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Weed in the Workplace (Conclusion)

States legalizing marijuana could see insurance rates increase

CHICAGO — Illicit drugs are increasing in the workplace. And marijuana is leading the way.

The textile care industry, including self-service laundries, is paying attention to the issue, as evidenced by the general educational session on Workplace Risks of Legalized Marijuana that drew a sizable crowd during last year’s Clean Show.

What should employers do? The answer has become more complicated with the growing number of states legalizing cannabis for medical and recreational use. Should drug tests even include marijuana anymore? If they do, and evidence of marijuana use pops up, should employees be penalized? And further: Do employers have to accommodate for the medical use of marijuana under the federal Americans with Disabilities Act, or state human rights laws?


Testing for marijuana may not disappear from the workplace anytime soon. But if testing alone can’t cover all the bases, how does an employer know an employee is impaired by marijuana use?

“There is no exact answer,” says Faye Caldwell, managing partner of Caldwell Everson PLLC, a Houston-based employment law firm specializing in workplace drug testing. “I encourage my clients to train supervisors to spot behavior that is characteristic of impairment, and to have policies that call for specific steps to take.”

Suppose, for example, an operator of a forklift or other heavy equipment is seen to be acting in an erratic manner that might suggest use of marijuana or other drug. “Your policy might call for steps such as writing a report on what is observed, having the employee take a drug test, and removing the employee temporarily from duty.” These policies, like any that touch on drug use, must be approved by an attorney knowledgeable about your state laws.

Whatever the decision your business makes on drug policies, communication with the workforce is critical.

“I like a lot of transparency on this topic,” says Caldwell. “Let your employees know your policy and if it calls for accommodation. And give people the opportunity to do the right thing by telling them they cannot come to work impaired and they cannot use marijuana in the workplace.”

Take extra care with those employees who have said they are imbibing the substance.

“I encourage employers to have candid conversations with workers who are using marijuana,” says Caldwell. “Talk with them about when they use it, how they use it, and what to do to avoid being impaired on the job.”


As we have seen, the growing number of state laws legalizing marijuana is causing an increase in the use of the drug by employees. Will that translate into higher rates for employers’ liability and workers’ compensation insurance? Experts say it’s too early to tell, but the answer could well be yes.

“It could take a few years, but we anticipate higher insurance rates in those states legalizing marijuana,” says Amy Ronshausen, executive director of Drug Free America Foundation Inc., St. Petersburg, Florida. “In a study reported by the National Institute on Drug Abuse, U.S. employees who tested positive for marijuana had 55% more industrial accidents, and 85% more injuries, than employees who tested negative.” Insurance rates go up for employers who experience more accidents.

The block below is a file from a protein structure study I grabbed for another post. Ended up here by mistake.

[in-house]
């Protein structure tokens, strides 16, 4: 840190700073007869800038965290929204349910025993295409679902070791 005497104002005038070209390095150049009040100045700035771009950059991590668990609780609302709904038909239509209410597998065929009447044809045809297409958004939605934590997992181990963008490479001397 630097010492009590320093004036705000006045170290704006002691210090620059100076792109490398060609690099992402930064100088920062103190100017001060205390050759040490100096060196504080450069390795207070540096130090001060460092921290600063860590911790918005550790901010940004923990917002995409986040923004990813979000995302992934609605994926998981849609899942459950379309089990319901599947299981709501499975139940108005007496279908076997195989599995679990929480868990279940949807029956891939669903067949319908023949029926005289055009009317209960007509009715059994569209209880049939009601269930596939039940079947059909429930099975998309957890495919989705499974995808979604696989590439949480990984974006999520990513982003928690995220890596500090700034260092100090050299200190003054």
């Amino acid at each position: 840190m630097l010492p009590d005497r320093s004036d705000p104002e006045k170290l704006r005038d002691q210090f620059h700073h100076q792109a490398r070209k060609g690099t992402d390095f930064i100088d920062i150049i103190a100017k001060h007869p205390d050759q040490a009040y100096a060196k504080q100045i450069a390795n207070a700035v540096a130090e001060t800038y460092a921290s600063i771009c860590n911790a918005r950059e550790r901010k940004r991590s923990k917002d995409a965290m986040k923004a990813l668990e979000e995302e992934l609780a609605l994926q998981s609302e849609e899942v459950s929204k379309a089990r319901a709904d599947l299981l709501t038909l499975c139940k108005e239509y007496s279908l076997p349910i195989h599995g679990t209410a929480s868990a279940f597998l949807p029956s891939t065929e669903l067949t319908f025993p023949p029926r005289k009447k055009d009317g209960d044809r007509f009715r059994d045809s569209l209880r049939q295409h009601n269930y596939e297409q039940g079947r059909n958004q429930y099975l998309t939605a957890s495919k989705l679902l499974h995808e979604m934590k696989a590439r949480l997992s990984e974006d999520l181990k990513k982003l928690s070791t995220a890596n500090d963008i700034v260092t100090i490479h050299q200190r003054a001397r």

Rates may also increase for a related reason.

“In those states that offer workers’ compensation insurance discounts to employers who maintain drug-free workplaces, drug testing is required—and it must include testing for marijuana,” says Dr. Donna R. Smith, regulatory compliance officer in the Tampa Bay, Florida, office of Workforce QA, a nationwide third-party administrator of drug-free workplace programs. “If employers decide to not test for marijuana, they risk losing their insurance premium discount.”


Marijuana in smokable or ingestible form has been getting the lion’s share of attention from employers looking to formulate a good workplace drug policy. But there’s a related substance, also growing in popularity, that can cause its own problems. That’s cannabidiol, popularly known as CBD.

This extract from the marijuana plant is ingested for health reasons, and is not considered a controlled substance if it contains less than 0.3 percent—three tenths of 1 percent, not 3 percent—of THC, the marijuana plant extract that causes people to get high.

While that sounds like a straightforward guideline, problems arise because the CBD sold on today’s market is not regulated.

“The CBD that people are ingesting may have higher levels of THC than 0.3 percent,” says Smith. “Additionally, employees may be using a larger quantity of CBD than normal. In either case, the employee’s drug test may detect THC above the cut-off level for a positive test.”

That can be bad, because such a test result might penalize employees unnecessarily.

So what can businesses do?

Smith advises employers with drug testing to tell employees something like this: “We are not prohibiting the use of CBD, but you are using it at your own risk because we do test for THC. If your CBD product contains enough THC, and you use it frequently enough, you may test positive for THC. You will then incur the disciplinary actions consistent with a positive drug test.”


The successful workplace policy will be tailored to the specific needs of an employer’s workplace. To avoid costly errors, experts advise seeking legal counsel, looking at your state laws, updating your policies and educating your workforce.

“There is no one-size-fits-all answer to the question of a workplace marijuana policy,” says Caldwell. “We are still in our infancy on this topic. The biggest challenge right now is uncertainty.”

Miss Parts 1 or 2? You can read them HERE and HERE.